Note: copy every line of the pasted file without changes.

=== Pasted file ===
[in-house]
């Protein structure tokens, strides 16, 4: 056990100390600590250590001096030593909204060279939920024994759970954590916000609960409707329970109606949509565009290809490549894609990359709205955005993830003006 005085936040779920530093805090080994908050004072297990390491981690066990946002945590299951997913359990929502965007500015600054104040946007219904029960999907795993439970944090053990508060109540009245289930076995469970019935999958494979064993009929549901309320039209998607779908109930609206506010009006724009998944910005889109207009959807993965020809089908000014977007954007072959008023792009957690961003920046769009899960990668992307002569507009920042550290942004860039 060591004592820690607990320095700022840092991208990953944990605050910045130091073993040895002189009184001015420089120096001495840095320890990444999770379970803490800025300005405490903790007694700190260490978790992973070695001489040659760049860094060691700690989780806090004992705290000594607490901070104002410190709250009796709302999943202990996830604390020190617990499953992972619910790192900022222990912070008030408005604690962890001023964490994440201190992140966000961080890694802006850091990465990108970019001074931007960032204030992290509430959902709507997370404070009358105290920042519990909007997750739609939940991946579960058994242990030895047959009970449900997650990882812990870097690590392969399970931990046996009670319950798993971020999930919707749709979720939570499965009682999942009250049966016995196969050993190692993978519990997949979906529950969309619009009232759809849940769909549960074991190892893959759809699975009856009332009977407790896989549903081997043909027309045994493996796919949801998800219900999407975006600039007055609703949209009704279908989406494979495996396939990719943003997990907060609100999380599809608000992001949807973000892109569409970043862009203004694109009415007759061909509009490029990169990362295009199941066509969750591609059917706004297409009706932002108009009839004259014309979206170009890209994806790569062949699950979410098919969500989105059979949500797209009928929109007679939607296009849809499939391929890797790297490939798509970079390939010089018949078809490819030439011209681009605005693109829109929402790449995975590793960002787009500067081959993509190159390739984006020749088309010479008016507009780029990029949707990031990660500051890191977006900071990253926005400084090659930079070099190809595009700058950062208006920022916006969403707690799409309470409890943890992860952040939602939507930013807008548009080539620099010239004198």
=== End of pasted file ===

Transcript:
[in-house]
């Protein structure tokens, strides 16, 4: 056990100390600590250590001096030593909204060279939920024994759970954590916000609960409707329970109606949509565009290809490549894609990359709205955005993830003006 005085936040779920530093805090080994908050004072297990390491981690066990946002945590299951997913359990929502965007500015600054104040946007219904029960999907795993439970944090053990508060109540009245289930076995469970019935999958494979064993009929549901309320039209998607779908109930609206506010009006724009998944910005889109207009959807993965020809089908000014977007954007072959008023792009957690961003920046769009899960990668992307002569507009920042550290942004860039 060591004592820690607990320095700022840092991208990953944990605050910045130091073993040895002189009184001015420089120096001495840095320890990444999770379970803490800025300005405490903790007694700190260490978790992973070695001489040659760049860094060691700690989780806090004992705290000594607490901070104002410190709250009796709302999943202990996830604390020190617990499953992972619910790192900022222990912070008030408005604690962890001023964490994440201190992140966000961080890694802006850091990465990108970019001074931007960032204030992290509430959902709507997370404070009358105290920042519990909007997750739609939940991946579960058994242990030895047959009970449900997650990882812990870097690590392969399970931990046996009670319950798993971020999930919707749709979720939570499965009682999942009250049966016995196969050993190692993978519990997949979906529950969309619009009232759809849940769909549960074991190892893959759809699975009856009332009977407790896989549903081997043909027309045994493996796919949801998800219900999407975006600039007055609703949209009704279908989406494979495996396939990719943003997990907060609100999380599809608000992001949807973000892109569409970043862009203004694109009415007759061909509009490029990169990362295009199941066509969750591609059917706004297409009706932002108009009839004259014309979206170009890209994806790569062949699950979410098919969500989105059979949500797209009928929109007679939607296009849809499939391929890797790297490939798509970079390939010089018949078809490819030439011209681009605005693109829109929402790449995975590793960002787009500067081959993509190159390739984006020749088309010479008016507009780029990029949707990031990660500051890191977006900071990253926005400084090659930079070099190809595009700058950062208006920022916006969403707690799409309470409890943890992860952040939602939507930013807008548009080539620099010239004198």